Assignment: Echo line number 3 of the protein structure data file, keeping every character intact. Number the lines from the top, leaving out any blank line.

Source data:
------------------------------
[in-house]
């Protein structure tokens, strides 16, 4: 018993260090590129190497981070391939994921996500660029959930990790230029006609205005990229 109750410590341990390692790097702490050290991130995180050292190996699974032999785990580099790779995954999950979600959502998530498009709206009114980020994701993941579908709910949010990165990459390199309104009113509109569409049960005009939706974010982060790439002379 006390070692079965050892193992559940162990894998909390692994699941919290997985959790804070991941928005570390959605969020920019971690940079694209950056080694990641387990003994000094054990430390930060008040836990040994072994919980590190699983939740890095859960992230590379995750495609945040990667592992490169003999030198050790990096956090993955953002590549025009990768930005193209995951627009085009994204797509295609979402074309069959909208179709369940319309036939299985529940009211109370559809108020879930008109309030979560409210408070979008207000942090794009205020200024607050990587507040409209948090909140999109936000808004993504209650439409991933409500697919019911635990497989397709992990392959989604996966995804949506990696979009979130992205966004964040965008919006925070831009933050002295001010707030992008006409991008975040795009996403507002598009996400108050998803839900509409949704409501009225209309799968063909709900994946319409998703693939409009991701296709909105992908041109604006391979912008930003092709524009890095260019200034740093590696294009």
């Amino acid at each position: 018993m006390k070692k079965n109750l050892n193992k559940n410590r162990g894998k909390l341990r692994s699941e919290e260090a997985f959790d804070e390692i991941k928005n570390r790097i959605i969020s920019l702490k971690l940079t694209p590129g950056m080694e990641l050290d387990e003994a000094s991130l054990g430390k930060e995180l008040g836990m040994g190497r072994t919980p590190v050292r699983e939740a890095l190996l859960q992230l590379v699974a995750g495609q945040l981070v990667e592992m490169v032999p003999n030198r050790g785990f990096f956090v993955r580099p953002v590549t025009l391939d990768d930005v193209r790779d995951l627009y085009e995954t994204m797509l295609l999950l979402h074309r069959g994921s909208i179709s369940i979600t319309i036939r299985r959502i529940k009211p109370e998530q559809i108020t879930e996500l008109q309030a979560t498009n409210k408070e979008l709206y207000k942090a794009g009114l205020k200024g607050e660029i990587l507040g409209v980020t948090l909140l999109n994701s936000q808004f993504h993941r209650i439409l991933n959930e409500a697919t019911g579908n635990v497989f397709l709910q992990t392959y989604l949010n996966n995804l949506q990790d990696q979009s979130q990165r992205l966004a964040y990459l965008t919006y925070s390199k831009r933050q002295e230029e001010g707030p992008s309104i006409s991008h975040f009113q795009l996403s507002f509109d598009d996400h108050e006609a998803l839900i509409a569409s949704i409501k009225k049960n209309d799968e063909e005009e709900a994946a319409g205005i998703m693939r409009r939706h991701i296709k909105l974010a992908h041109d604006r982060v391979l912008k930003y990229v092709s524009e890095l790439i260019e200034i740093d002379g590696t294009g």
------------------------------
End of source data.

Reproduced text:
């Amino acid at each position: 018993m006390k070692k079965n109750l050892n193992k559940n410590r162990g894998k909390l341990r692994s699941e919290e260090a997985f959790d804070e390692i991941k928005n570390r790097i959605i969020s920019l702490k971690l940079t694209p590129g950056m080694e990641l050290d387990e003994a000094s991130l054990g430390k930060e995180l008040g836990m040994g190497r072994t919980p590190v050292r699983e939740a890095l190996l859960q992230l590379v699974a995750g495609q945040l981070v990667e592992m490169v032999p003999n030198r050790g785990f990096f956090v993955r580099p953002v590549t025009l391939d990768d930005v193209r790779d995951l627009y085009e995954t994204m797509l295609l999950l979402h074309r069959g994921s909208i179709s369940i979600t319309i036939r299985r959502i529940k009211p109370e998530q559809i108020t879930e996500l008109q309030a979560t498009n409210k408070e979008l709206y207000k942090a794009g009114l205020k200024g607050e660029i990587l507040g409209v980020t948090l909140l999109n994701s936000q808004f993504h993941r209650i439409l991933n959930e409500a697919t019911g579908n635990v497989f397709l709910q992990t392959y989604l949010n996966n995804l949506q990790d990696q979009s979130q990165r992205l966004a964040y990459l965008t919006y925070s390199k831009r933050q002295e230029e001010g707030p992008s309104i006409s991008h975040f009113q795009l996403s507002f509109d598009d996400h108050e006609a998803l839900i509409a569409s949704i409501k009225k049960n209309d799968e063909e005009e709900a994946a319409g205005i998703m693939r409009r939706h991701i296709k909105l974010a992908h041109d604006r982060v391979l912008k930003y990229v092709s524009e890095l790439i260019e200034i740093d002379g590696t294009g």